Zimmer recalls component used in hip implant

5099992843 308cb49869 435x288 Zimmer recalls component used in hip implant Medical device manufacturer Zimmer is recalling one of its femoral stem and neck components used in hip replacement surgeries because higher than expected levels of manufacturing residues were left on the devices. These residues may cause patients to experience allergic reactions, pain, infections or death, and revision surgery may be needed to replace the defective devices.

The recall involves the Zimmer M/L Taper with Kinectiv Technology Femoral Stems and Necks, which are Tivanium alloy implants that allow the surgeon to fit the implant specifically to the patient. During hip replacement surgery, the damaged portions of the hip joint are removed and replaced with an integrated system of products, which includes the femoral stem and neck.

Zimmer has contacted medical facilities with the affected implants and instructed them to quarantine the devices. Surgeons have also been informed of the recall. Health care professionals and patients are encouraged to report any adverse events associated with these devices to the Food and Drug Administration (FDA) MedWatch Adverse Event Reporting System at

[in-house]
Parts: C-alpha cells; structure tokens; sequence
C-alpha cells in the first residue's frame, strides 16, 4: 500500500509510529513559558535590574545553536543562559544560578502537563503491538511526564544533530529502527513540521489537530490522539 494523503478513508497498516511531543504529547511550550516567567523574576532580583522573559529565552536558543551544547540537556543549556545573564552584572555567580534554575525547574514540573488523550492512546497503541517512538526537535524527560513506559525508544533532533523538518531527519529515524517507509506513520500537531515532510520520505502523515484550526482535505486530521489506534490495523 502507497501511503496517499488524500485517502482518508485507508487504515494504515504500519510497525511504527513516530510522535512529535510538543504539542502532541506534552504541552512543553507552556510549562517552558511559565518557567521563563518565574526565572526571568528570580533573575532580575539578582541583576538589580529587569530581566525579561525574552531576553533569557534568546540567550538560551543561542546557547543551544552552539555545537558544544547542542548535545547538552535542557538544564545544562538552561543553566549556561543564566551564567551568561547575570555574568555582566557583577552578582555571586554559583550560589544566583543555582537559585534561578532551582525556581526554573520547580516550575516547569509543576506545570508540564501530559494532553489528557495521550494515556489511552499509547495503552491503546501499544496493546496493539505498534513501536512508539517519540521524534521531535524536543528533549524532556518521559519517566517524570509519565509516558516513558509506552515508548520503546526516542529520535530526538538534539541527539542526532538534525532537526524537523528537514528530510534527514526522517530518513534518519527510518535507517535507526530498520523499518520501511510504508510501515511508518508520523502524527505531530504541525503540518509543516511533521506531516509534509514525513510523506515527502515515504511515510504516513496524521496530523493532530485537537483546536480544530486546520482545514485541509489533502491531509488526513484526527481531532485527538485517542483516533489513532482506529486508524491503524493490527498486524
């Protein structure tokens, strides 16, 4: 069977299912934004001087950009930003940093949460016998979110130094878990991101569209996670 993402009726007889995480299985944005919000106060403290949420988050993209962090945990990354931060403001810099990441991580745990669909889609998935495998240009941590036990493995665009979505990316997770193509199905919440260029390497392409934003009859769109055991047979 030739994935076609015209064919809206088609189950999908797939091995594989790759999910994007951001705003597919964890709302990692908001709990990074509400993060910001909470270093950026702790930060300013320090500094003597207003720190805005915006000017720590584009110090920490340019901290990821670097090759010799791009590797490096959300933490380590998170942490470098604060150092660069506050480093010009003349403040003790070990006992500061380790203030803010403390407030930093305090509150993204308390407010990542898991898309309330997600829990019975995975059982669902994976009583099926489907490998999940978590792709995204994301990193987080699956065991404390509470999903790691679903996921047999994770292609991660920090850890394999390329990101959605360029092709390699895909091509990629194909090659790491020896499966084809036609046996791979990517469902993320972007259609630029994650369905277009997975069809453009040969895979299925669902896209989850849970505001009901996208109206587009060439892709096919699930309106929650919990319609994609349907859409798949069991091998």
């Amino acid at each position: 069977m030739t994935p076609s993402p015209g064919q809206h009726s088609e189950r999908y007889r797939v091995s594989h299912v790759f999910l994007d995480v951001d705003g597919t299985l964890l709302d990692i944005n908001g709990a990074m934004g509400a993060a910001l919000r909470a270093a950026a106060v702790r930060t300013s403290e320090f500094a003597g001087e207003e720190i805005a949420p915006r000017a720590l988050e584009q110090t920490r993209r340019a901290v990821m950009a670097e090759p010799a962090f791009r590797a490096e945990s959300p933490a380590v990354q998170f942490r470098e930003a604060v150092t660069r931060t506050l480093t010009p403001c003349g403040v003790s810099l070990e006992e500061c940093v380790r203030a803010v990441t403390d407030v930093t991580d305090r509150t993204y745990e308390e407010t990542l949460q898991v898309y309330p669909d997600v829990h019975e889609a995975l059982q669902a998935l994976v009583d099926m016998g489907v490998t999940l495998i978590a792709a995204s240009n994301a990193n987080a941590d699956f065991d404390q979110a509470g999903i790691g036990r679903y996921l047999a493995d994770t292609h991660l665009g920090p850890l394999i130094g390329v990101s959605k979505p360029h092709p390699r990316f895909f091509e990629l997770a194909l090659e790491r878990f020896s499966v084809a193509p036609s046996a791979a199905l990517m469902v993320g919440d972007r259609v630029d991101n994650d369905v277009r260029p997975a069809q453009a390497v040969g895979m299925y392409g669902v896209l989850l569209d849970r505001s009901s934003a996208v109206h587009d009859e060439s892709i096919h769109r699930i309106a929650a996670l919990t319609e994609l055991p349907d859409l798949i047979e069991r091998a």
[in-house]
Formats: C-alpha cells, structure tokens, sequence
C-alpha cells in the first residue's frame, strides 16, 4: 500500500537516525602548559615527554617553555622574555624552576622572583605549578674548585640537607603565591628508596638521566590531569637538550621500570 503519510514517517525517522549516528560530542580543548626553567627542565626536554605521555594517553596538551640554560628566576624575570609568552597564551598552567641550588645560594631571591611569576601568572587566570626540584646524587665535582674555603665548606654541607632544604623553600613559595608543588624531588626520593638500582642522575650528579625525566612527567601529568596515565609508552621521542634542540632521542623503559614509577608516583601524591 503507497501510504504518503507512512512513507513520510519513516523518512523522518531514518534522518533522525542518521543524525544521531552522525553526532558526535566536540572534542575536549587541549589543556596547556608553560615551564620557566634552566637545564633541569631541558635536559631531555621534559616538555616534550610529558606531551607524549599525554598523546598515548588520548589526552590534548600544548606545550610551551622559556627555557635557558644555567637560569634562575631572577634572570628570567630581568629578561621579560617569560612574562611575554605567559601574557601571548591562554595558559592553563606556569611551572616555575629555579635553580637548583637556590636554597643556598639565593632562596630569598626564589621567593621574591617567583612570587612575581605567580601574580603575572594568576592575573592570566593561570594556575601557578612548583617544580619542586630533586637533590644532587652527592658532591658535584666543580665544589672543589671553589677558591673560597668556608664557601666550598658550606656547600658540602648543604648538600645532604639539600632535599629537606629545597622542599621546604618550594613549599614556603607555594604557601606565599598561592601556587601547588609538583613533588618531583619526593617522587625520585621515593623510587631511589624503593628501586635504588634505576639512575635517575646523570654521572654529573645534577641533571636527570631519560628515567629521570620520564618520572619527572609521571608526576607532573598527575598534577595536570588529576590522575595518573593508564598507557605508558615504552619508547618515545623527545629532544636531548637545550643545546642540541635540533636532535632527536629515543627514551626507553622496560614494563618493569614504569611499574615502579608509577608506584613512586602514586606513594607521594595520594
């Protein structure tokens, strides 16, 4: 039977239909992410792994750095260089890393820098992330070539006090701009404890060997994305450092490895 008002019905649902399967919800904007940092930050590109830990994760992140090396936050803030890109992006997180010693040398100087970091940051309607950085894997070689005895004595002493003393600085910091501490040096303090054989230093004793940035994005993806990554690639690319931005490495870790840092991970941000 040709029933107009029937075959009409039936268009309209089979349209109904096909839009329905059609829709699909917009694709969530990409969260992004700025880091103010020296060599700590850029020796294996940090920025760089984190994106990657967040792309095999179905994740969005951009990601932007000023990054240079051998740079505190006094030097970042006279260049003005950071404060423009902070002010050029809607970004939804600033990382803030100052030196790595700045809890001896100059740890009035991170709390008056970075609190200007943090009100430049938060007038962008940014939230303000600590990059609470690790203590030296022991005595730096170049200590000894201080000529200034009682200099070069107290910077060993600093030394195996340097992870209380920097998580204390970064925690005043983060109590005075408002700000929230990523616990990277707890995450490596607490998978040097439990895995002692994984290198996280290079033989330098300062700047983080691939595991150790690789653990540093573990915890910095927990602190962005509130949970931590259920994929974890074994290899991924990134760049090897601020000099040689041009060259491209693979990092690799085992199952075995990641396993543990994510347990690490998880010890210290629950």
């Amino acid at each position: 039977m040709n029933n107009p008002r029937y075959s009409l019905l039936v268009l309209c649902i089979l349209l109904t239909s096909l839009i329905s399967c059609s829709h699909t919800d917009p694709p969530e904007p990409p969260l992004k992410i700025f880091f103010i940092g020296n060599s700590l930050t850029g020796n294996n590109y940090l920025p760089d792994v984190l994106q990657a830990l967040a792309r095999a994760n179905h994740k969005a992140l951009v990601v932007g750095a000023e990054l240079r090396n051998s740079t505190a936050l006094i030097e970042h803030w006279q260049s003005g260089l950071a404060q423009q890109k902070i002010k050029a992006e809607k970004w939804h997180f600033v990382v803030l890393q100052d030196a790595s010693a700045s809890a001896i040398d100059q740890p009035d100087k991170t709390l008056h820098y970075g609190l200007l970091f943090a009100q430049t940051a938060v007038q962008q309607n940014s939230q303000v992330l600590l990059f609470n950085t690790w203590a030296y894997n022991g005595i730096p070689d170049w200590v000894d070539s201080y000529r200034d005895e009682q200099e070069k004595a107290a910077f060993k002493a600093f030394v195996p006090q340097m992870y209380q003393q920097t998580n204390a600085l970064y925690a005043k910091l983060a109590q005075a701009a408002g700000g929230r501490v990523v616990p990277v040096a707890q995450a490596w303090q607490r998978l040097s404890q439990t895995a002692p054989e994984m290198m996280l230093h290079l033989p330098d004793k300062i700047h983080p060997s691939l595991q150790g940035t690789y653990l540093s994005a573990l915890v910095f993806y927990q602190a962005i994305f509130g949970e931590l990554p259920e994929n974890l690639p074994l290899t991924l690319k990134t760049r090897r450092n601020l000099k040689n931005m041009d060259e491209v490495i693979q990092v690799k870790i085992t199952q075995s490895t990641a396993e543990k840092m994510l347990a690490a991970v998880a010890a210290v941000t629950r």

Zimmer has been plagued with problems involving its various implants. The company’s hip replacement systems with metal-on-metal technology are already under review by federal regulators, as are similarly designed hip implants by other manufacturers because the devices can corrode inside the body, inflaming and damaging tissue and causing a type of blood poisoning known as metallosis. In 2012, Zimmer pulled from the market its Durom Acetabular Cup, a component used in hip replacement surgeries, also because of early failures.

In March, Zimmer issued a worldwide voluntary recall of its Persona Trabecular Metal Tibial Plate, a component used in the Zimmer Persona Knee implant, after receiving multiple reports of premature failure. The company is also facing lawsuits involving its NexGen knee implant, which was also found to fail prematurely.

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